At a convention, medical researcher Michel Touzac goes with colleagues to see stage caricaturist Targel, whose assistant Florence recognizes him...and attempts suicide. Saved by Touzac's ... See full summary »
At a convention, medical researcher Michel Touzac goes with colleagues to see stage caricaturist Targel, whose assistant Florence recognizes him...and attempts suicide. Saved by Touzac's new technique, Florence is revealed in a flashback as Michel's abandoned wife Karin, whom their daughter Susette thinks is dead. Can Susette cope if they now re-unite? Written by
Rod Crawford <email@example.com>
A little girl worships at a shrine to her dead mother, who she barely remembers. An absent-minded, but kindly seeming foreign scientific sort, lives a lonely life in a big mansion researching drugs, and brushing off the advances of women who want to share his life. When scientist goes off to a Chicago convention, he bumps into tipsy, embittered Merele Oberon, and begins to remember THIS LOVE OF OURS.
Soap operas and melodrama, except for those made by Douglas Sirk and his acolytes Fassbinder and Haynes, or starring Bettie or Joan, get little respect. This one, directed by the always unfashionable William Dieterle, and starring the beautiful but is she really acting Merele Oberon, languishes in obscurity. And that obscurity is unfair -- Oberon, who by virtue of her looks and style always seems a bit mysterious, is perfect for a role in which her character and virtuousness are, by the author and director's intent, in question.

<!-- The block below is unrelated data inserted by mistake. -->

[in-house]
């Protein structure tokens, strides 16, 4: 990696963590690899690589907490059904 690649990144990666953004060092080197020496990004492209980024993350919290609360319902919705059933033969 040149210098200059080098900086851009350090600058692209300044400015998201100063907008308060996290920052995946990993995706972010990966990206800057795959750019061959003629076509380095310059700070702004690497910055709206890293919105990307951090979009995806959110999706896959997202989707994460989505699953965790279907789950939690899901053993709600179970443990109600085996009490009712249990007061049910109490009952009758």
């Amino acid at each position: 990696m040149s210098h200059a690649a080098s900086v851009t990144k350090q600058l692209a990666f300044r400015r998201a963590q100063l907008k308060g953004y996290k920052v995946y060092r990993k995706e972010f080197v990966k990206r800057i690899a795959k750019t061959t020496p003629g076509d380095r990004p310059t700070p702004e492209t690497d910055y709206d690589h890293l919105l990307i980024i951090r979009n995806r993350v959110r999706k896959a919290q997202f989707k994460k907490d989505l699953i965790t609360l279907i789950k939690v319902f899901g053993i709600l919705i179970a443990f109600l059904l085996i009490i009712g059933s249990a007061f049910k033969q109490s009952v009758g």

Frankly, the structure of this movie is fascinating, but causes the movie to be a bit slow in its opening reels, and to concentrate on a character who is, as the English would put it, a bit thick. The opening dull patches, however, are rewarded when Claude Rains appears (in a role that is also initially ambiguous). Also, this movie has one of the sexier "cute meets" in 40s pictures, as our hero is called upon to bandage showgirl Oberon's sprained ankle, and can't stop paying attention to Oberon's very fine leg.
To tell much more about an obscure movie that relies on its surprises for its theme is just not fair. It is worth the time, if only to witness that the soap opera can offer as many plot twists as the thriller, and can make them an integral part of the theme.
Worth rediscovering. Maybe it will find its way to TCM.
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